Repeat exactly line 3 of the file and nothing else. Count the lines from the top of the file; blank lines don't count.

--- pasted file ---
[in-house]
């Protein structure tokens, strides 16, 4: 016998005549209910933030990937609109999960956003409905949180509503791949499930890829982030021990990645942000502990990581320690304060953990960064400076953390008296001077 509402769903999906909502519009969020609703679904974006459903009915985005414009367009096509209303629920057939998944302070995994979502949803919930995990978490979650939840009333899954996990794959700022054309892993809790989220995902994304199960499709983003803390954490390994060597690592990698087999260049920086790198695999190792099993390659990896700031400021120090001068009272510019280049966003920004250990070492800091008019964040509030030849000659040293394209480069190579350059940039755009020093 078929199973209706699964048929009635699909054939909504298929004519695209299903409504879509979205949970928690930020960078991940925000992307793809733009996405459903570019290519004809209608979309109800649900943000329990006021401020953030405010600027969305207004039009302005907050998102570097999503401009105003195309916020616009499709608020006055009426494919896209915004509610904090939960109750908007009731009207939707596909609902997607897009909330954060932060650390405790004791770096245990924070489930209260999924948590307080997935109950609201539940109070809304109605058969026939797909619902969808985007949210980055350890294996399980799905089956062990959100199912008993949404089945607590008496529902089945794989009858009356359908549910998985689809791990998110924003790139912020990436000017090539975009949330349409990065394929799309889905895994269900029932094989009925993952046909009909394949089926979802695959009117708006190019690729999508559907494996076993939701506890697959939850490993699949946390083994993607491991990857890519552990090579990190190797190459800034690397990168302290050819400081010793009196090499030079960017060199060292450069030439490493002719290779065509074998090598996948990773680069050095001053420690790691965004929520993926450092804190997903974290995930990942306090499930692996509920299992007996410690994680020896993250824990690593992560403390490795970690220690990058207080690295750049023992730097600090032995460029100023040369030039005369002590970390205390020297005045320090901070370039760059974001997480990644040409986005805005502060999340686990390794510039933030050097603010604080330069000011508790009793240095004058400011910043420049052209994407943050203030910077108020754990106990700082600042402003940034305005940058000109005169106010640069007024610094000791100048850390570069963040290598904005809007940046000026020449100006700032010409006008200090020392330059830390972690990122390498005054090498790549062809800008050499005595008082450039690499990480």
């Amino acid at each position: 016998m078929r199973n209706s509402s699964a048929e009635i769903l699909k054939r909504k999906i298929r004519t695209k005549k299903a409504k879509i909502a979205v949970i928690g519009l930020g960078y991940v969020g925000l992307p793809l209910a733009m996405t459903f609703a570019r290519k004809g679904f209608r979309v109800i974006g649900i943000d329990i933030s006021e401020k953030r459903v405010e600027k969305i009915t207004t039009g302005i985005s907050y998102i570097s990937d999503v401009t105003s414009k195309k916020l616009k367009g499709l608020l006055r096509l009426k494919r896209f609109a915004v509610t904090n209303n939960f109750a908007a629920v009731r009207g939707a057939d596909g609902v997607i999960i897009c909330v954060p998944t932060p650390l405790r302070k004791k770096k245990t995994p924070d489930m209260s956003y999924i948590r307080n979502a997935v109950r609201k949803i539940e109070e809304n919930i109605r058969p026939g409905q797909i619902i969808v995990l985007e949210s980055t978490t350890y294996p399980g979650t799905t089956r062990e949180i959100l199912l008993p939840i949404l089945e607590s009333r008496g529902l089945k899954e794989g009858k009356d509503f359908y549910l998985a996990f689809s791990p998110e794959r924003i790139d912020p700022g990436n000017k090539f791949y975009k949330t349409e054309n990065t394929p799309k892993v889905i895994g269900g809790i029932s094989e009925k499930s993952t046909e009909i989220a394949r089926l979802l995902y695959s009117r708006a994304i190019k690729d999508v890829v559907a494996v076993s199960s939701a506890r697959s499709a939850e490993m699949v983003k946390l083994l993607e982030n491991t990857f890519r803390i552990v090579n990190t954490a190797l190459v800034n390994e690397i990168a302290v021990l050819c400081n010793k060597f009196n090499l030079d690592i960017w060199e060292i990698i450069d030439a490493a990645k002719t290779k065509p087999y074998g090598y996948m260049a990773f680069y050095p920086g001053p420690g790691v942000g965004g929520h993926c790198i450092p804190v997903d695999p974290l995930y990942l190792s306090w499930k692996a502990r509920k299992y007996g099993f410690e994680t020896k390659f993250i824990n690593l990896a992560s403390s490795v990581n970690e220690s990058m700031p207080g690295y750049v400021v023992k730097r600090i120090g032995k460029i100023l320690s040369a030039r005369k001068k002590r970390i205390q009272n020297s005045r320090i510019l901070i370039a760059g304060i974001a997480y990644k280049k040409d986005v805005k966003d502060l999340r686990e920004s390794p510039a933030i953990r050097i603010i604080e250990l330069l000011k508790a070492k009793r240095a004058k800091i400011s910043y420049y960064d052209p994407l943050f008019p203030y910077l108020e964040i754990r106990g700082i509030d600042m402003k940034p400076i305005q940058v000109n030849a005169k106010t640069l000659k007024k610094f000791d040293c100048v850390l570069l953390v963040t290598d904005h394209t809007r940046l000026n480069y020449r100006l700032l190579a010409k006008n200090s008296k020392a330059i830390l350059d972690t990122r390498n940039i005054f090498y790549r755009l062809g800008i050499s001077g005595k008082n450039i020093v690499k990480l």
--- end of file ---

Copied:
């Amino acid at each position: 016998m078929r199973n209706s509402s699964a048929e009635i769903l699909k054939r909504k999906i298929r004519t695209k005549k299903a409504k879509i909502a979205v949970i928690g519009l930020g960078y991940v969020g925000l992307p793809l209910a733009m996405t459903f609703a570019r290519k004809g679904f209608r979309v109800i974006g649900i943000d329990i933030s006021e401020k953030r459903v405010e600027k969305i009915t207004t039009g302005i985005s907050y998102i570097s990937d999503v401009t105003s414009k195309k916020l616009k367009g499709l608020l006055r096509l009426k494919r896209f609109a915004v509610t904090n209303n939960f109750a908007a629920v009731r009207g939707a057939d596909g609902v997607i999960i897009c909330v954060p998944t932060p650390l405790r302070k004791k770096k245990t995994p924070d489930m209260s956003y999924i948590r307080n979502a997935v109950r609201k949803i539940e109070e809304n919930i109605r058969p026939g409905q797909i619902i969808v995990l985007e949210s980055t978490t350890y294996p399980g979650t799905t089956r062990e949180i959100l199912l008993p939840i949404l089945e607590s009333r008496g529902l089945k899954e794989g009858k009356d509503f359908y549910l998985a996990f689809s791990p998110e794959r924003i790139d912020p700022g990436n000017k090539f791949y975009k949330t349409e054309n990065t394929p799309k892993v889905i895994g269900g809790i029932s094989e009925k499930s993952t046909e009909i989220a394949r089926l979802l995902y695959s009117r708006a994304i190019k690729d999508v890829v559907a494996v076993s199960s939701a506890r697959s499709a939850e490993m699949v983003k946390l083994l993607e982030n491991t990857f890519r803390i552990v090579n990190t954490a190797l190459v800034n390994e690397i990168a302290v021990l050819c400081n010793k060597f009196n090499l030079d690592i960017w060199e060292i990698i450069d030439a490493a990645k002719t290779k065509p087999y074998g090598y996948m260049a990773f680069y050095p920086g001053p420690g790691v942000g965004g929520h993926c790198i450092p804190v997903d695999p974290l995930y990942l190792s306090w499930k692996a502990r509920k299992y007996g099993f410690e994680t020896k390659f993250i824990n690593l990896a992560s403390s490795v990581n970690e220690s990058m700031p207080g690295y750049v400021v023992k730097r600090i120090g032995k460029i100023l320690s040369a030039r005369k001068k002590r970390i205390q009272n020297s005045r320090i510019l901070i370039a760059g304060i974001a997480y990644k280049k040409d986005v805005k966003d502060l999340r686990e920004s390794p510039a933030i953990r050097i603010i604080e250990l330069l000011k508790a070492k009793r240095a004058k800091i400011s910043y420049y960064d052209p994407l943050f008019p203030y910077l108020e964040i754990r106990g700082i509030d600042m402003k940034p400076i305005q940058v000109n030849a005169k106010t640069l000659k007024k610094f000791d040293c100048v850390l570069l953390v963040t290598d904005h394209t809007r940046l000026n480069y020449r100006l700032l190579a010409k006008n200090s008296k020392a330059i830390l350059d972690t990122r390498n940039i005054f090498y790549r755009l062809g800008i050499s001077g005595k008082n450039i020093v690499k990480l």